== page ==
UAVs assist urban warfare exercise

UAVs assist urban warfare exercise

The 26th Marine Expeditionary Unit this month conducted a two-week urban warfare exercise in New Orleans with streaming imagery and sensor data from two unmanned aerial vehicles flying overhead.

The Extended Awareness 1 exercise 'was the crawl stage' of using UAV sensor payloads in urban combat, said Frank Roberts, chief of UAV initiatives in the Joint Forces Command's Intelligence, Surveillance and Reconnaissance Division.

A follow-on exercise called EA2 planned for March 'will be the walk stage,' succeeded by full running mode in EA3 late next year, he said.

Because of Federal Aviation Administration regulations, EA1 could not test the sensors on a UAV in U.S. air space, Roberts said. Instead, his 75-member JFCOM and industry team used an actual Predator UAV sensor package mounted on a converted Cessna aircraft with a human pilot. The sensor package was controlled entirely from a ground station at a small airport in Slidell, La.

'We pushed the line-of-sight imagery feed' to the Marine expeditionary unit's combat operations center about 45 miles away via CollabCast, the Defense Information Systems Agency's two-way IP return channel on the satellite Global Broadcast System, Roberts said.

In addition to the Predator visual imagery from overhead, a small Boeing Co. Scan Eagle UAV flew low over the exercise area to test airborne use of Shot Spotter, an acoustic locator system that can triangulate locations of weapon muzzle blasts.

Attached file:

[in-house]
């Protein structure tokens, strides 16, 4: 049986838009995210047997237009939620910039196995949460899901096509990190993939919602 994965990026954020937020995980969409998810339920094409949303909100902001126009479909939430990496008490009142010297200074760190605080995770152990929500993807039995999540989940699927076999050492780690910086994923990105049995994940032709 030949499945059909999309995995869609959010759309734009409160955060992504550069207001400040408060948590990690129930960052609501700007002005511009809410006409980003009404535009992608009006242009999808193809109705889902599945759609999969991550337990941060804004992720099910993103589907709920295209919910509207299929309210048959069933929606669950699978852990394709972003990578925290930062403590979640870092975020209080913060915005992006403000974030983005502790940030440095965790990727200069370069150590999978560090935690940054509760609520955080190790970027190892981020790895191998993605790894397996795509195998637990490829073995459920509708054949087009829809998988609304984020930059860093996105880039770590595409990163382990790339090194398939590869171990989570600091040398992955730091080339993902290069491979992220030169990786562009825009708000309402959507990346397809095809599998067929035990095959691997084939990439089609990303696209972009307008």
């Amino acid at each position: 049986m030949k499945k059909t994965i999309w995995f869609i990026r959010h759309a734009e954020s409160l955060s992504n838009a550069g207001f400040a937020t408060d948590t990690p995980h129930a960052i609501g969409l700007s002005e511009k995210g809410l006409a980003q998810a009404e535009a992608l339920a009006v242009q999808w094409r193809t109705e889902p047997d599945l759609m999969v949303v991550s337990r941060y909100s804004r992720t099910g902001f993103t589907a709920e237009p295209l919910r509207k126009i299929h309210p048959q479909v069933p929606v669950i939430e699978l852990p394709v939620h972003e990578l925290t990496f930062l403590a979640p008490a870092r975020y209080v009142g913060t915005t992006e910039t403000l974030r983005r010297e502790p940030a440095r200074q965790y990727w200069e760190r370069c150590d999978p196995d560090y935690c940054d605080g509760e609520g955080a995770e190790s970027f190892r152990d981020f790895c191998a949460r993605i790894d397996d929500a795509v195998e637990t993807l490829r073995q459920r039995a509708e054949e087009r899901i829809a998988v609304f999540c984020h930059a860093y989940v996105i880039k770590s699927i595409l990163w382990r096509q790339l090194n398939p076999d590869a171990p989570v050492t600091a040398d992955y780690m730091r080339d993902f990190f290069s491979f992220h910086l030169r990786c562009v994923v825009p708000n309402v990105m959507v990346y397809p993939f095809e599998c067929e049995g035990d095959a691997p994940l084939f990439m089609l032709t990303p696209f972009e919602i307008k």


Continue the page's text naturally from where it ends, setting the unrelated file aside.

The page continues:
The spotter system 'has blue-force tracking that continuously provides the position' of wristwatch-sized units on humans or ground vehicles. 'The watch vibrates when shots come from a friendly force,' Roberts said.

Besides the Marines and JFCOM personnel, EA1 drew participants from DISA and the Army Intelligence Information Warfare Directorate at Fort Monmouth, N.J.

Some of the EA1 participants joined in because they had heard by word of mouth of earlier JFCOM experiments, Roberts said.

'We expect more UAVs and surrogates and a variety of sensor types' in the subsequent exercises, he said. 'Our charter is not to field the technologies but to demonstrate their value. We hope the warfighters will say they would like to see this hardened for the battlefield.'


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